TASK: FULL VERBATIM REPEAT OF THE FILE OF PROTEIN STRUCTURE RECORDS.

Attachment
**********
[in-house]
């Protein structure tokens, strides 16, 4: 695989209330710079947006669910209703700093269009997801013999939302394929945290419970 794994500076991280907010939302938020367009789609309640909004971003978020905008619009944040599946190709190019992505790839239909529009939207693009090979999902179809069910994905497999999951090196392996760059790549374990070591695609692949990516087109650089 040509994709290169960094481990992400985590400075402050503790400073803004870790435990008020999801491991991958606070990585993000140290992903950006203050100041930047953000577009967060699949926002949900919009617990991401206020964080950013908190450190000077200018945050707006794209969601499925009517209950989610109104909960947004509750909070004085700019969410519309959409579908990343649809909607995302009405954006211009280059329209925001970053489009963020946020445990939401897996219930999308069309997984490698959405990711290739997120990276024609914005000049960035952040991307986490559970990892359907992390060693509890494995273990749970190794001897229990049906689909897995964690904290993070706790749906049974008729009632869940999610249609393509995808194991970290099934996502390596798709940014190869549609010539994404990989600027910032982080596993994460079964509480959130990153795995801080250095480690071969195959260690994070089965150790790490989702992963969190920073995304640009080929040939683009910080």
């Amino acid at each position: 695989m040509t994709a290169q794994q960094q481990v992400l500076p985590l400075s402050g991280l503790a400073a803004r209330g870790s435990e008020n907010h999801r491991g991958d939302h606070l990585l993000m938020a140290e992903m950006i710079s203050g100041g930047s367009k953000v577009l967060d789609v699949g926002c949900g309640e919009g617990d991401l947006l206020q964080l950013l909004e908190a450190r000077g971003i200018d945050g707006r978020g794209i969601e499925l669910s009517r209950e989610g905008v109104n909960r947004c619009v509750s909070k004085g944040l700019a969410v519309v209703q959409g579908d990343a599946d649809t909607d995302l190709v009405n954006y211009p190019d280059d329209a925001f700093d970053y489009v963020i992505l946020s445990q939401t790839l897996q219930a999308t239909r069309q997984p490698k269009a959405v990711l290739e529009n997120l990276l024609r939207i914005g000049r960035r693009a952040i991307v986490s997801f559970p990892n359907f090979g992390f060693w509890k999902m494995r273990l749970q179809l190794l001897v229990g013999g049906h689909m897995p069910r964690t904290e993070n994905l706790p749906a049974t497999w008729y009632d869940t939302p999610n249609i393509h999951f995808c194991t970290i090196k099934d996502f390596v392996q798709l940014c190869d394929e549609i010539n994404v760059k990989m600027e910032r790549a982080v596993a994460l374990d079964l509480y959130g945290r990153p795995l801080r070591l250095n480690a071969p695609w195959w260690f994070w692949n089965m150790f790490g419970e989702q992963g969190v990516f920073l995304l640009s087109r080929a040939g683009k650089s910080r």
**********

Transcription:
[in-house]
């Protein structure tokens, strides 16, 4: 695989209330710079947006669910209703700093269009997801013999939302394929945290419970 794994500076991280907010939302938020367009789609309640909004971003978020905008619009944040599946190709190019992505790839239909529009939207693009090979999902179809069910994905497999999951090196392996760059790549374990070591695609692949990516087109650089 040509994709290169960094481990992400985590400075402050503790400073803004870790435990008020999801491991991958606070990585993000140290992903950006203050100041930047953000577009967060699949926002949900919009617990991401206020964080950013908190450190000077200018945050707006794209969601499925009517209950989610109104909960947004509750909070004085700019969410519309959409579908990343649809909607995302009405954006211009280059329209925001970053489009963020946020445990939401897996219930999308069309997984490698959405990711290739997120990276024609914005000049960035952040991307986490559970990892359907992390060693509890494995273990749970190794001897229990049906689909897995964690904290993070706790749906049974008729009632869940999610249609393509995808194991970290099934996502390596798709940014190869549609010539994404990989600027910032982080596993994460079964509480959130990153795995801080250095480690071969195959260690994070089965150790790490989702992963969190920073995304640009080929040939683009910080």
């Amino acid at each position: 695989m040509t994709a290169q794994q960094q481990v992400l500076p985590l400075s402050g991280l503790a400073a803004r209330g870790s435990e008020n907010h999801r491991g991958d939302h606070l990585l993000m938020a140290e992903m950006i710079s203050g100041g930047s367009k953000v577009l967060d789609v699949g926002c949900g309640e919009g617990d991401l947006l206020q964080l950013l909004e908190a450190r000077g971003i200018d945050g707006r978020g794209i969601e499925l669910s009517r209950e989610g905008v109104n909960r947004c619009v509750s909070k004085g944040l700019a969410v519309v209703q959409g579908d990343a599946d649809t909607d995302l190709v009405n954006y211009p190019d280059d329209a925001f700093d970053y489009v963020i992505l946020s445990q939401t790839l897996q219930a999308t239909r069309q997984p490698k269009a959405v990711l290739e529009n997120l990276l024609r939207i914005g000049r960035r693009a952040i991307v986490s997801f559970p990892n359907f090979g992390f060693w509890k999902m494995r273990l749970q179809l190794l001897v229990g013999g049906h689909m897995p069910r964690t904290e993070n994905l706790p749906a049974t497999w008729y009632d869940t939302p999610n249609i393509h999951f995808c194991t970290i090196k099934d996502f390596v392996q798709l940014c190869d394929e549609i010539n994404v760059k990989m600027e910032r790549a982080v596993a994460l374990d079964l509480y959130g945290r990153p795995l801080r070591l250095n480690a071969p695609w195959w260690f994070w692949n089965m150790f790490g419970e989702q992963g969190v990516f920073l995304l640009s087109r080929a040939g683009k650089s910080r």